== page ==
1. occupiedmuslim:

    Inna illahi wa inna ila rajioon. From the Divine we come to the Divine we must return.

    my friend passed away earlier today. he was only 26 years old. when he was in his teens he decided to get his driver’s license and went to the DMV. a man pulled him aside and told him his social security number was fake and not to come again. confused, my friend confronted his family who told him he was undocumented and was brought to the us when he was a baby. his life crumbed in front of his eyes and he realized that he would have to live his life in fear and secrecy—never being able to do what his friends could do, or truly explain to them why.
    when he was in his mid-teens his family found out he was gay and was kicked out of his house. he ended up living and falling in love with an older man that abused and threatened him with revealing his undocumented status.
    later, he managed to escape his controller and set on realizing his dream: to complete college. in dc he found a gay imam who acted like a father to him and mentored him. he worked in restaurants and went to college on and off when he could strap the money together.
    i met him at a radical progressive queer muslim retreat where he was drowsy with hope and happiness in finding a family where he could be myself completely. we immediately became friends.
    despite the harsh hand that he had been given in life, you would have never known. he laughed easily, blush fiercely and would talk to me about his new-found muslim crush and his hopes. despite the conflicts he had with himself—battling depression, hopelessness, battling to love Allah and himself openly at the same time—he lived life with a burning and fierce hope. remarkably, his harsh past only made him kinder and softer. i am thankful to Allah, that She allowed me to witness the strength and beauty of his soul in this life.
    in the end this brother died of a disease that was treatable because he couldn’t get health care he needed due to his undocumented status. my boy died was dying and didn’t even tell anyone. he was a remarkable human being who was disregarded in this life.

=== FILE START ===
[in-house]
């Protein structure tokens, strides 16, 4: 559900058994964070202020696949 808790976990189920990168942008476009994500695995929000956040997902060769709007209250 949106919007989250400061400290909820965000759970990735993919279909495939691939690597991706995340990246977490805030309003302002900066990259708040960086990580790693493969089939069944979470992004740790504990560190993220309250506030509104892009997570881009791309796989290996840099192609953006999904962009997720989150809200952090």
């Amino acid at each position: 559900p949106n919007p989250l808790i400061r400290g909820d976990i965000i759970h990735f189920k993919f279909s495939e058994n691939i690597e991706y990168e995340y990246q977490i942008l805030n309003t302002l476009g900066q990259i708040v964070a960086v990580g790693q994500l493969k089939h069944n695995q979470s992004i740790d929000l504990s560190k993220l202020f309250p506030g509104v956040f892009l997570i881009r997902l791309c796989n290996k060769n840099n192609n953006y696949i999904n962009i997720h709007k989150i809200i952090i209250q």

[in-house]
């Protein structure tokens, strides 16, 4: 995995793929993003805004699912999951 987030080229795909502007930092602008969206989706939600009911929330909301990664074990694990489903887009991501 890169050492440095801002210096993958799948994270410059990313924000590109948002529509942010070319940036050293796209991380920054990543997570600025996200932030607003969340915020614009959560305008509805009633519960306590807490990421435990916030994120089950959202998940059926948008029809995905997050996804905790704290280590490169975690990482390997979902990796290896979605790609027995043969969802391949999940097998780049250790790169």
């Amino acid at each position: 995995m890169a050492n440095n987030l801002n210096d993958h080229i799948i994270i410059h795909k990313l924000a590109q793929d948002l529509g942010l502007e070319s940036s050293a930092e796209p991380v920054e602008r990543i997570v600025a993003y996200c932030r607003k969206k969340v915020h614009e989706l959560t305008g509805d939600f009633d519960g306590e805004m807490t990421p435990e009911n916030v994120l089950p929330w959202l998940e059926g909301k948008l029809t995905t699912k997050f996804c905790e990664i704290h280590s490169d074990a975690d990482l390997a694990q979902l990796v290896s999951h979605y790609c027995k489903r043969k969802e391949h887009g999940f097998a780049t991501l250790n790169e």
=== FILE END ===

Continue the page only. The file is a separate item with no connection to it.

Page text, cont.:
too often our siblings in this life are treated like shit, because we dehumanize them and hurt them with the narrowness of our hearts. we forget our communities are there to support and help human beings, not act like cults—shunning and kicking people out of their ‘utopias’, because people don’t conform to their liking.
    stories, lives—like my friend’s—are all too real and common. if we don’t talk about immigration, abuse, health care, homophobia … we are allowing our friends and families to die.
    InshAllah may Allah bless him with ease and comfort in the next life.

    If you would like to donate to his funeral costs please donate below.

    We are raising funds to help his family transport him for a proper Islamic burial at their mosque. The amount needed exceeds $5,000 and is needed very quickly, as Muslim burial must take place before the sun sets twice on the body. Please give what you can and keep Sami’s family and friends in your prayers.

    Link to donate:

    please circulate widely and consider donating!

  2. "

    “Loving the sinner but hating the sin,” is not even a micro-step forward. It’s deluding yourself into thinking you’re taking a step forward and being so Liberal, but in actuality, you’re rooted to your homophobia, staying in place.

    It also comes off as highly condescending, with a dash of, “I’ll pray for you,”

    Take your prayers

    and shove them where the sun don’t shine.

    Taking it one step further, I know there are Muslims who think being lgbt* is a “test” from Allah. And, in some ways, it is. It’s a test in the way that people treat us differently because of it. Not a test as in, “Well, God made gay people, but it’s a test and if you pass (pass, here, means, don’t touch another soul as long as you live and in some extreme cases, don’t think about touching another soul as long as you live), you’ll be rewarded in Jannah (heaven)!”